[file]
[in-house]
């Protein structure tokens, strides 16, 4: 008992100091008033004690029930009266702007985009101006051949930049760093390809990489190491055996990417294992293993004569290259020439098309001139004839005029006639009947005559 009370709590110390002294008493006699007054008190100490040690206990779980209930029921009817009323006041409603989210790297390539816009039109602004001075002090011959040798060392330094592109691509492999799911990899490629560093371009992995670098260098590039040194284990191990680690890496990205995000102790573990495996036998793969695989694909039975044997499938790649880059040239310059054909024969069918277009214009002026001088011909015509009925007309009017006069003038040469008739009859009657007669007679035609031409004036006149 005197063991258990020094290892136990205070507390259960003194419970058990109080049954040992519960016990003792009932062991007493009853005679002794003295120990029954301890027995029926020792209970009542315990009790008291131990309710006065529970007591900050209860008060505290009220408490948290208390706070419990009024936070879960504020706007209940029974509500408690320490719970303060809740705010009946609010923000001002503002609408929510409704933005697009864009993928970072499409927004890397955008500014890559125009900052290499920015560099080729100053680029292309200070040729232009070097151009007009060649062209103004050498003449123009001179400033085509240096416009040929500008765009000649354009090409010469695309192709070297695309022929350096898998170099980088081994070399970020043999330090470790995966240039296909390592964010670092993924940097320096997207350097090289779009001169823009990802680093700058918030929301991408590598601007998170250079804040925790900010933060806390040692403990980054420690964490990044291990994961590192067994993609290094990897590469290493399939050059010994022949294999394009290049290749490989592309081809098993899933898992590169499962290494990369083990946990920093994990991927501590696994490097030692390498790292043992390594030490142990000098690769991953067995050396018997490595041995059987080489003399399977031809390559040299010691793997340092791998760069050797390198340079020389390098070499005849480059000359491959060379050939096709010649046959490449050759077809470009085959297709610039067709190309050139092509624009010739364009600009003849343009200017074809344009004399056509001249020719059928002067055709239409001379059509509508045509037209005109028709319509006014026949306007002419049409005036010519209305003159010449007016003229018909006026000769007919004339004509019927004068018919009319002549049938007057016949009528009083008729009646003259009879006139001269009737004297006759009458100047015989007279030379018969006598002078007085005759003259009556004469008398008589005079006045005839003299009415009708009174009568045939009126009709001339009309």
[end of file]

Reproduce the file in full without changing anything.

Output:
[in-house]
């Protein structure tokens, strides 16, 4: 008992100091008033004690029930009266702007985009101006051949930049760093390809990489190491055996990417294992293993004569290259020439098309001139004839005029006639009947005559 009370709590110390002294008493006699007054008190100490040690206990779980209930029921009817009323006041409603989210790297390539816009039109602004001075002090011959040798060392330094592109691509492999799911990899490629560093371009992995670098260098590039040194284990191990680690890496990205995000102790573990495996036998793969695989694909039975044997499938790649880059040239310059054909024969069918277009214009002026001088011909015509009925007309009017006069003038040469008739009859009657007669007679035609031409004036006149 005197063991258990020094290892136990205070507390259960003194419970058990109080049954040992519960016990003792009932062991007493009853005679002794003295120990029954301890027995029926020792209970009542315990009790008291131990309710006065529970007591900050209860008060505290009220408490948290208390706070419990009024936070879960504020706007209940029974509500408690320490719970303060809740705010009946609010923000001002503002609408929510409704933005697009864009993928970072499409927004890397955008500014890559125009900052290499920015560099080729100053680029292309200070040729232009070097151009007009060649062209103004050498003449123009001179400033085509240096416009040929500008765009000649354009090409010469695309192709070297695309022929350096898998170099980088081994070399970020043999330090470790995966240039296909390592964010670092993924940097320096997207350097090289779009001169823009990802680093700058918030929301991408590598601007998170250079804040925790900010933060806390040692403990980054420690964490990044291990994961590192067994993609290094990897590469290493399939050059010994022949294999394009290049290749490989592309081809098993899933898992590169499962290494990369083990946990920093994990991927501590696994490097030692390498790292043992390594030490142990000098690769991953067995050396018997490595041995059987080489003399399977031809390559040299010691793997340092791998760069050797390198340079020389390098070499005849480059000359491959060379050939096709010649046959490449050759077809470009085959297709610039067709190309050139092509624009010739364009600009003849343009200017074809344009004399056509001249020719059928002067055709239409001379059509509508045509037209005109028709319509006014026949306007002419049409005036010519209305003159010449007016003229018909006026000769007919004339004509019927004068018919009319002549049938007057016949009528009083008729009646003259009879006139001269009737004297006759009458100047015989007279030379018969006598002078007085005759003259009556004469008398008589005079006045005839003299009415009708009174009568045939009126009709001339009309």